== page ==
Shippers and carriers can send notifications when they find a power unit or order that is of interest. The power/order match process is done through the system via a tender/acknowledgement process. When a power unit is assigned to an order, the unit’s location is visible to the shipper for the duration of the order, says Bob Stemple, vice president and general manager of the Transfusion Network.

The Gantt chart or timeline is another popular dispatch visualization tool. Load planners and dispatchers can use a timeline view to match orders with equipment and drivers by visualizing their drivers’ work schedules. The drivers are listed on the left side of the screen, and their load assignments span the right side of the screen in a horizontal timeline.

McLeod Software includes a Timeline Dispatch screen view in its LoadMaster enterprise system. The feature lets load planners and dispatchers overlay orders and driver schedules onto a timeline to determine the best match. Users can flip back and forth to see their dispatch information in either a column or timeline view.

With the latest visualization tools from dispatch software providers, managers can see the real-time impact of their decisions on customers, drivers and the bottom line.

In brief

* Xata Corp. ( struck a reseller partnership with SpeedGauge, a commercial vehicle GPS data provider for speed tracking and analysis. SpeedGauge will be added to the Xatanet application suite in late spring.

* Qualcomm ( announced that both FedEx Custom Critical and Marten Transport selected its Mobile Computing Platform 200 Series (MCP200) for their fleets.

* Asset Intelligence ( announced three new products in its VeriWise line of trailer management solutions. VeriWise Track and Trace is a basic position tracking product that features a low-cost device, quick and easy installation and a long-life battery. VeriWise Domestic Intermodal Container features ubiquitous North American satellite coverage and superior power management. And VeriWise Reefer Control allows remote startup and settings changes for Thermo King and Carrier units.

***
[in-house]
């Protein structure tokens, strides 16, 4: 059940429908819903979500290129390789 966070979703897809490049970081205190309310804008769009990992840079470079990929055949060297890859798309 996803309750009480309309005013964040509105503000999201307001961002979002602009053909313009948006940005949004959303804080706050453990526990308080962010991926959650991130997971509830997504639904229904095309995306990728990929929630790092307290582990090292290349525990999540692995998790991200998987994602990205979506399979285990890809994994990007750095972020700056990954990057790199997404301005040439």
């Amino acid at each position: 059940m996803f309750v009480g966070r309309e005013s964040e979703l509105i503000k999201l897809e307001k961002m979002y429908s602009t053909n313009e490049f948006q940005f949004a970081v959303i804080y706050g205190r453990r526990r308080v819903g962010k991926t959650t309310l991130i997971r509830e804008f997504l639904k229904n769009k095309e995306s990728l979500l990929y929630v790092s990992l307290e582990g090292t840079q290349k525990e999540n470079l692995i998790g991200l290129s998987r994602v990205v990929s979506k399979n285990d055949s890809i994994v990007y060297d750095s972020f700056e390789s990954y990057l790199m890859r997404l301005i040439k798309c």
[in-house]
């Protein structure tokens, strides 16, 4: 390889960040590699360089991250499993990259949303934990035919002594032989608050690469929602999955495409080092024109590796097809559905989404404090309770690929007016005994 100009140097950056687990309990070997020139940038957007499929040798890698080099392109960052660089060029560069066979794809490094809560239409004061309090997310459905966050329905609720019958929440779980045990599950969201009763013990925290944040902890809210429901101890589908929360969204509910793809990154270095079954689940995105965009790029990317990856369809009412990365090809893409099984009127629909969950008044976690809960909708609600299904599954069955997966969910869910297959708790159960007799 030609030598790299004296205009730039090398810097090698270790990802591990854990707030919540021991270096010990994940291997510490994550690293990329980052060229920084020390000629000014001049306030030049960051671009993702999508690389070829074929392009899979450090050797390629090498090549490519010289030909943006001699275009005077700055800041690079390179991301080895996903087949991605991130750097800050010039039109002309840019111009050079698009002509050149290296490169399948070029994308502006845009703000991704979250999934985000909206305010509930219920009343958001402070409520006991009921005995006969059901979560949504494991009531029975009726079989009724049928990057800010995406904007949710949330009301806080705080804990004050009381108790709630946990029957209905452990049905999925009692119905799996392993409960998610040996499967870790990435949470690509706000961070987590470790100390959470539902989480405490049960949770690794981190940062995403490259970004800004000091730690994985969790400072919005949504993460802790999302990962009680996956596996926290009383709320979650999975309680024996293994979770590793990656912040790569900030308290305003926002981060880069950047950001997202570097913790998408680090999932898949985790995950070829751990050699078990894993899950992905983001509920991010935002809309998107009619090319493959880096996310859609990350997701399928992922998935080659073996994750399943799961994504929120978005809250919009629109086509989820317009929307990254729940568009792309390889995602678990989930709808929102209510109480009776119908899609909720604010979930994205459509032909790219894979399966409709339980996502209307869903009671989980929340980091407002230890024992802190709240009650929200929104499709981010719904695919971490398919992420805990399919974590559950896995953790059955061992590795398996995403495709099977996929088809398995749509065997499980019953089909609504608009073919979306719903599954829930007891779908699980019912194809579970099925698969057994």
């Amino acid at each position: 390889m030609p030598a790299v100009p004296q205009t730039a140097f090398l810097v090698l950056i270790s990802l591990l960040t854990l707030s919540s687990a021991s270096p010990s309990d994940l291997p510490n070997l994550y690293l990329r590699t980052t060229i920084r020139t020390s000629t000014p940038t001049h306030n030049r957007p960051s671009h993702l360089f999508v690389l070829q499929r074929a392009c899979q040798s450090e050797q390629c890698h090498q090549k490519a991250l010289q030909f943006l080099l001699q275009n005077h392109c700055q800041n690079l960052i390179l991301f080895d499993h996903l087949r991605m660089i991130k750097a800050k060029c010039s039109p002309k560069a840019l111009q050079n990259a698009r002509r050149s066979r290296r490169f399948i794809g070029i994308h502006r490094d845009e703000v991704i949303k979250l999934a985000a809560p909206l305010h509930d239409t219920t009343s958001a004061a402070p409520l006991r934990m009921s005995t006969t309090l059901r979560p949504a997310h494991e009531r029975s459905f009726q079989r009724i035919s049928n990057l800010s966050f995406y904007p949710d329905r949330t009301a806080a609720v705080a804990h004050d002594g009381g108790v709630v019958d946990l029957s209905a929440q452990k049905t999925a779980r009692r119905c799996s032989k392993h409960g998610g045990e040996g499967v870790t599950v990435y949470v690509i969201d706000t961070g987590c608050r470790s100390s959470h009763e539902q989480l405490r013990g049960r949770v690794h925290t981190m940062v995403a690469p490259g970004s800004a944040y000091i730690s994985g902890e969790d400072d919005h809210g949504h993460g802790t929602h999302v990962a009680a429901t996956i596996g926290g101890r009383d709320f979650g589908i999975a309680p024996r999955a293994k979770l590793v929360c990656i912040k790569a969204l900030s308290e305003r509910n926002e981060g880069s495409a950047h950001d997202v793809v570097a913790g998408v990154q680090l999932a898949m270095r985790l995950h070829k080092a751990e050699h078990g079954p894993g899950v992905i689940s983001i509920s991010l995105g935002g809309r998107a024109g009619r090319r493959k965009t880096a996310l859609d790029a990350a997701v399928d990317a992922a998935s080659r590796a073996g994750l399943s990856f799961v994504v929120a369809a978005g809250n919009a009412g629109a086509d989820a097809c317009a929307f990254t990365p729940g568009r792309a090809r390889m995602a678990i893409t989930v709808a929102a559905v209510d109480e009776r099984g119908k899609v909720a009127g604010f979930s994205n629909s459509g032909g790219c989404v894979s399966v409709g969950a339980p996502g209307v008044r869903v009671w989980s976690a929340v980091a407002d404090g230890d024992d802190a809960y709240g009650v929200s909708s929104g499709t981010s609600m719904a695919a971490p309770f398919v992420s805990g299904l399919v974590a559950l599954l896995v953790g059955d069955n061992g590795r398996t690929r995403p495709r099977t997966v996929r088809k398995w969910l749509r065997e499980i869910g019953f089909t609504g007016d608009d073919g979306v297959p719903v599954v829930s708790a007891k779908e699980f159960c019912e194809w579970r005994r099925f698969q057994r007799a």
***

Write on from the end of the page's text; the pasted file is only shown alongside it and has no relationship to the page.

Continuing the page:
* McLeod Software ( added the “Vital Signs” customizable reporting function to its LoadMaster IX base software system to help carriers better identify and manage key operational metrics. Separately, McLeod said that its software products – LoadMaster, PowerBroker and DocumentPower Enterprise – in 2009 reached the highest annual revenue total in the company’s 25-year history.

* TMW Systems ( announced it signed 140 customers to new software contracts in 2009, including new customers as well as existing customers taking advantage of the broader range of integrated product offerings available because of TMW’s acquisitions of other companies.

Qualcomm adds Analytics Manager to product suite

Qualcomm, a provider of business-to-business wireless enterprise applications and services, added the Analytics Manager service to the Qualcomm Transportation Services suite. The service will offer fleets a holistic view of driving performance to help carriers run their businesses more efficiently and safely, the company says. The Analytics Manager will provide a critical-event reporting dashboard, driver safety reports and scorecards, as well as key industry benchmarking. The service is expected to be available on multiple Qualcomm platforms this fall.

To offer additional functionality to help fleets control costs and improve routing, Qualcomm also announced Maptuit’s NaviGo Fuel and NaviGo Hazmat add-ons to its NaviGo In-Cab Navigation service on the Mobile Computing Platform Series. Maptuit’s NaviGo, available on Qualcomm’s MCP 100 and 200 Series, is a near real-time hybrid in-cab navigation solution that uses both onboard and server-based computing power to provide accurate maps and truck-safe routes.

handSquarerigger opens ‘Revolution’ in tire management

Squarerigger Software ( released its Revolution tire management system, a standalone product to supplement any fleet maintenance management system. Revolution uses mobile and server-based software, wireless handheld PCs and electronic data collection methods to eliminate paper from the tire-tracking process, the company says. n